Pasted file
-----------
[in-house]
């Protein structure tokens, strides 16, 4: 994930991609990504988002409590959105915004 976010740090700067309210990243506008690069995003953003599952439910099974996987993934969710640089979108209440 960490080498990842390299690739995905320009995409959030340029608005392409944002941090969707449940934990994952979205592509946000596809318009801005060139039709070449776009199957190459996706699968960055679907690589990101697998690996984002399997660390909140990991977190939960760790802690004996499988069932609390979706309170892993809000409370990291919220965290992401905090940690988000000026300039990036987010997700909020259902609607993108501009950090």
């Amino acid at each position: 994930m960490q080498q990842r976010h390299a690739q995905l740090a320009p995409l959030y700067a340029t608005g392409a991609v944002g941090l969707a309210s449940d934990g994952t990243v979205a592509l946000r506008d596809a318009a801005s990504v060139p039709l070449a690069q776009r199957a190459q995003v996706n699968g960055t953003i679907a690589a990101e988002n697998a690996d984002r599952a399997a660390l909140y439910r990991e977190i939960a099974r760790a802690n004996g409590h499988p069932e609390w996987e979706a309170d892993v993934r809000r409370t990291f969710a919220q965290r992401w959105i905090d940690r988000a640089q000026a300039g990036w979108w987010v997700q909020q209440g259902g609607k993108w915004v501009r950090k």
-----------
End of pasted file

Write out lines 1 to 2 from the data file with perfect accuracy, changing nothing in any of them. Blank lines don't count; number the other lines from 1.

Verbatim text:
[in-house]
């Protein structure tokens, strides 16, 4: 994930991609990504988002409590959105915004 976010740090700067309210990243506008690069995003953003599952439910099974996987993934969710640089979108209440 960490080498990842390299690739995905320009995409959030340029608005392409944002941090969707449940934990994952979205592509946000596809318009801005060139039709070449776009199957190459996706699968960055679907690589990101697998690996984002399997660390909140990991977190939960760790802690004996499988069932609390979706309170892993809000409370990291919220965290992401905090940690988000000026300039990036987010997700909020259902609607993108501009950090």